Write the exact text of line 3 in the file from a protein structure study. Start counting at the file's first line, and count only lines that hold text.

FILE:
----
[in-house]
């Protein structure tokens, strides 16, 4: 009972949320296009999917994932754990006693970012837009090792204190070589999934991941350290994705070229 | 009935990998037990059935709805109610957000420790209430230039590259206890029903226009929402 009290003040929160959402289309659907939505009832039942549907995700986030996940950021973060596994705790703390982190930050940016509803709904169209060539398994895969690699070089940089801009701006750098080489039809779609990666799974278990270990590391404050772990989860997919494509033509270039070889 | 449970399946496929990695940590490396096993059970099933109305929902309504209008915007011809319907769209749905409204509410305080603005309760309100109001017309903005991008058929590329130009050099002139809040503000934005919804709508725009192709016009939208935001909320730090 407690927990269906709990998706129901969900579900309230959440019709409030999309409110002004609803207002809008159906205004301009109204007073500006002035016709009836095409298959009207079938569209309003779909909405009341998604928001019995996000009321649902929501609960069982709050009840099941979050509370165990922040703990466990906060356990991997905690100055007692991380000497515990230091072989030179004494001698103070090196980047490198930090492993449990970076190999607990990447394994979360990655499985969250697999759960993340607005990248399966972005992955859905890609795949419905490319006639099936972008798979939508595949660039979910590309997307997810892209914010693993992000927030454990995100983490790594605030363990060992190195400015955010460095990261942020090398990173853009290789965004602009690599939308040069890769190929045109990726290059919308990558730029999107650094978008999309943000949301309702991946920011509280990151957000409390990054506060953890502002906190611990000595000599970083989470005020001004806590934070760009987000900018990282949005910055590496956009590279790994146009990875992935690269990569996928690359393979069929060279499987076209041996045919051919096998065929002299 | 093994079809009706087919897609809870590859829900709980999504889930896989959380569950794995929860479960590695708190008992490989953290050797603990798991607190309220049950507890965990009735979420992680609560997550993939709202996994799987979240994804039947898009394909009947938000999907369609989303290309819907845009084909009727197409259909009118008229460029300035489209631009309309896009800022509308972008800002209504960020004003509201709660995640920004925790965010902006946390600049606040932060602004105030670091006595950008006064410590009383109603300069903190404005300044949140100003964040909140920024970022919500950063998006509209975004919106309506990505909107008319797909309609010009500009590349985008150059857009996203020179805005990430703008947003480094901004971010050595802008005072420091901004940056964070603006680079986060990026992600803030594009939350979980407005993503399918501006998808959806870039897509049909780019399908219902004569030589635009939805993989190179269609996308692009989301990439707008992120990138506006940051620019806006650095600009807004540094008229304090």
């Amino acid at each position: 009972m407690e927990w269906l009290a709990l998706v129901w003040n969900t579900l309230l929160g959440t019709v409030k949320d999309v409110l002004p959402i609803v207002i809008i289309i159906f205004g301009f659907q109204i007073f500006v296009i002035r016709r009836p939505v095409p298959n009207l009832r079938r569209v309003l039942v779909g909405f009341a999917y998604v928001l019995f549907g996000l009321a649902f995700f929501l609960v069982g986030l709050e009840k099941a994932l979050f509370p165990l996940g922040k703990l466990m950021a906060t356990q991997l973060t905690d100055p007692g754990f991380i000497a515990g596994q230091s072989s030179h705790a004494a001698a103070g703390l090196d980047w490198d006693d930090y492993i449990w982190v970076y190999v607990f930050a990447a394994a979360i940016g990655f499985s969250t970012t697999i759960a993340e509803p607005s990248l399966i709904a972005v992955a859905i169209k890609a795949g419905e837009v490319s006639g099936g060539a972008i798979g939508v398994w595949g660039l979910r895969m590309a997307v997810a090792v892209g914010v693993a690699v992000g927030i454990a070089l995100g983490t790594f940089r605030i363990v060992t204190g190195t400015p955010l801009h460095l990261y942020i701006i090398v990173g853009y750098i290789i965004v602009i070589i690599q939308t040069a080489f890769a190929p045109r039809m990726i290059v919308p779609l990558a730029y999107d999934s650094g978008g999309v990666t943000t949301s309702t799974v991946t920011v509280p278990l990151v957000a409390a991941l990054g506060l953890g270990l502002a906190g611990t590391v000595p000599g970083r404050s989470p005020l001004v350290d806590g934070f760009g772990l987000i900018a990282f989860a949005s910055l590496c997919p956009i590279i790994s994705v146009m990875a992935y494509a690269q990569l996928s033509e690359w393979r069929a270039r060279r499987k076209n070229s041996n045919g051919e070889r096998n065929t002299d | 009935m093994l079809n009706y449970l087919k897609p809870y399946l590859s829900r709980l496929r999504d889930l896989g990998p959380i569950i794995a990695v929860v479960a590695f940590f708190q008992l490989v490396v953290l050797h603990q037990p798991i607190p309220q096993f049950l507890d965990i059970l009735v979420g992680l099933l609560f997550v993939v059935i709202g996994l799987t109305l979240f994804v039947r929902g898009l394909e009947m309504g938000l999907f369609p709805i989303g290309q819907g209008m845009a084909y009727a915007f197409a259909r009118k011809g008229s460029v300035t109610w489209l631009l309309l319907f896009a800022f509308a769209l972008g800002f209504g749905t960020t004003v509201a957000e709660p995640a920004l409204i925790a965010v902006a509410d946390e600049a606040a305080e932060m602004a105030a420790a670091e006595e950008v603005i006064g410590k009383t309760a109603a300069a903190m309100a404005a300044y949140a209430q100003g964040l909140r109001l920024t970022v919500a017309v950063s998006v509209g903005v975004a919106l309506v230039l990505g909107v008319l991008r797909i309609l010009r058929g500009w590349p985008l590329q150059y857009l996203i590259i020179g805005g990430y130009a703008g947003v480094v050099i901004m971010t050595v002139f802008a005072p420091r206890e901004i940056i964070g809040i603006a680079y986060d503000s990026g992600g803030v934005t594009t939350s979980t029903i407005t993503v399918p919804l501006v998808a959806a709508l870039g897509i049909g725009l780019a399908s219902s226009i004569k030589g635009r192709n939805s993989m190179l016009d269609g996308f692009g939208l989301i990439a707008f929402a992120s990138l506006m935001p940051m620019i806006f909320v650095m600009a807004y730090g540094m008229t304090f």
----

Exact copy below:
């Amino acid at each position: 009972m407690e927990w269906l009290a709990l998706v129901w003040n969900t579900l309230l929160g959440t019709v409030k949320d999309v409110l002004p959402i609803v207002i809008i289309i159906f205004g301009f659907q109204i007073f500006v296009i002035r016709r009836p939505v095409p298959n009207l009832r079938r569209v309003l039942v779909g909405f009341a999917y998604v928001l019995f549907g996000l009321a649902f995700f929501l609960v069982g986030l709050e009840k099941a994932l979050f509370p165990l996940g922040k703990l466990m950021a906060t356990q991997l973060t905690d100055p007692g754990f991380i000497a515990g596994q230091s072989s030179h705790a004494a001698a103070g703390l090196d980047w490198d006693d930090y492993i449990w982190v970076y190999v607990f930050a990447a394994a979360i940016g990655f499985s969250t970012t697999i759960a993340e509803p607005s990248l399966i709904a972005v992955a859905i169209k890609a795949g419905e837009v490319s006639g099936g060539a972008i798979g939508v398994w595949g660039l979910r895969m590309a997307v997810a090792v892209g914010v693993a690699v992000g927030i454990a070089l995100g983490t790594f940089r605030i363990v060992t204190g190195t400015p955010l801009h460095l990261y942020i701006i090398v990173g853009y750098i290789i965004v602009i070589i690599q939308t040069a080489f890769a190929p045109r039809m990726i290059v919308p779609l990558a730029y999107d999934s650094g978008g999309v990666t943000t949301s309702t799974v991946t920011v509280p278990l990151v957000a409390a991941l990054g506060l953890g270990l502002a906190g611990t590391v000595p000599g970083r404050s989470p005020l001004v350290d806590g934070f760009g772990l987000i900018a990282f989860a949005s910055l590496c997919p956009i590279i790994s994705v146009m990875a992935y494509a690269q990569l996928s033509e690359w393979r069929a270039r060279r499987k076209n070229s041996n045919g051919e070889r096998n065929t002299d | 009935m093994l079809n009706y449970l087919k897609p809870y399946l590859s829900r709980l496929r999504d889930l896989g990998p959380i569950i794995a990695v929860v479960a590695f940590f708190q008992l490989v490396v953290l050797h603990q037990p798991i607190p309220q096993f049950l507890d965990i059970l009735v979420g992680l099933l609560f997550v993939v059935i709202g996994l799987t109305l979240f994804v039947r929902g898009l394909e009947m309504g938000l999907f369609p709805i989303g290309q819907g209008m845009a084909y009727a915007f197409a259909r009118k011809g008229s460029v300035t109610w489209l631009l309309l319907f896009a800022f509308a769209l972008g800002f209504g749905t960020t004003v509201a957000e709660p995640a920004l409204i925790a965010v902006a509410d946390e600049a606040a305080e932060m602004a105030a420790a670091e006595e950008v603005i006064g410590k009383t309760a109603a300069a903190m309100a404005a300044y949140a209430q100003g964040l909140r109001l920024t970022v919500a017309v950063s998006v509209g903005v975004a919106l309506v230039l990505g909107v008319l991008r797909i309609l010009r058929g500009w590349p985008l590329q150059y857009l996203i590259i020179g805005g990430y130009a703008g947003v480094v050099i901004m971010t050595v002139f802008a005072p420091r206890e901004i940056i964070g809040i603006a680079y986060d503000s990026g992600g803030v934005t594009t939350s979980t029903i407005t993503v399918p919804l501006v998808a959806a709508l870039g897509i049909g725009l780019a399908s219902s226009i004569k030589g635009r192709n939805s993989m190179l016009d269609g996308f692009g939208l989301i990439a707008f929402a992120s990138l506006m935001p940051m620019i806006f909320v650095m600009a807004y730090g540094m008229t304090f």